Monday, November 4, 2013

Davy's Grey

When I was little Mame had an African grey parrot named Kato who hated us children with the zeal of a terrorist, and accompanied Mame everywhere she went, perched on her shoulder. The effect was of a querulous Athene noctua, the Little Owl of Athena, Mame's very verbal daemon. Kato knew some Latin names of flowers (Mame was a well-known horticulturist) and nuzzled her cheek tenderly as she read the paper every morning. He also embarked on theatrical nervous breakdowns when the sole object of his avian affection hosted dinner parties for other humans, during which he'd pull out his feathers and scream expletives at the guests. But Kato adored Mame, and Mame –for his devotion and ability to sing with her in French– loved Kato.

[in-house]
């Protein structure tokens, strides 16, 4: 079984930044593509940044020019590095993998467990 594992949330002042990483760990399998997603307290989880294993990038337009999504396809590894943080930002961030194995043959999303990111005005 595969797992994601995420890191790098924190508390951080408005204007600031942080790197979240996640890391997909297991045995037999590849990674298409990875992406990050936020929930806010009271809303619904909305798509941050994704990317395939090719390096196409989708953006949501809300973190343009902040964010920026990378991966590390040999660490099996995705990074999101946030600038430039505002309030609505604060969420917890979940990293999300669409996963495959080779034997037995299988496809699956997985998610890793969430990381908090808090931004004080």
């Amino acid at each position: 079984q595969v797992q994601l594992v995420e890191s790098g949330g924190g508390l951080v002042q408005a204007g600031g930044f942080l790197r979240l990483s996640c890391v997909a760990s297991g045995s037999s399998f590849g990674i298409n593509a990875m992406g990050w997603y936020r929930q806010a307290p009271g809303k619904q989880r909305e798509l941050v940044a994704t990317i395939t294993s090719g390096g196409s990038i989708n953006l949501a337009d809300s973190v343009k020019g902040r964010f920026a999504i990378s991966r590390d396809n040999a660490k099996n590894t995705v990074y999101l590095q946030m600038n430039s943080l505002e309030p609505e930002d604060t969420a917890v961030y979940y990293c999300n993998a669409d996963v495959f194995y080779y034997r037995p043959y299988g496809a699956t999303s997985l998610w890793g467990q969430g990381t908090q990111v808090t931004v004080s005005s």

In Mame's greenhouse: slipper orchid varieties from Borneo, massive ferns she'd propagated from spores at Planting Fields, grafted heirloom roses, cascading garlands of winter jasmine. Here and there between the terracotta pots my sisters and I would on occasion find Kato's evil molted feathers. They looked like pigeon feathers, nothing remarkable (I'm in the studio right now and realize they were the exact color of Old Holland Davy's grey oil paint).

And yet somewhere in a shoebox of girlhood wampum stashed under my bed at the farm is a collection of Kato feathers, tied up with a piece of garden twine from Mame's greenhouse. I think I kept them all these years because under my surface-level repugnance toward him, I admired Kato for his deep devotion to Mame (in this way Kato and I had something in common). The grey feathers of the dead parrot who loved my dead great-aunt.

It's a way to hold on to her.

Last week after class I took Maggie to the Isabella Stewart Gardner Museum to see the Titian, ogle the chrysanthemum display, sit in front of the canary in the reading room and wait for him to warble.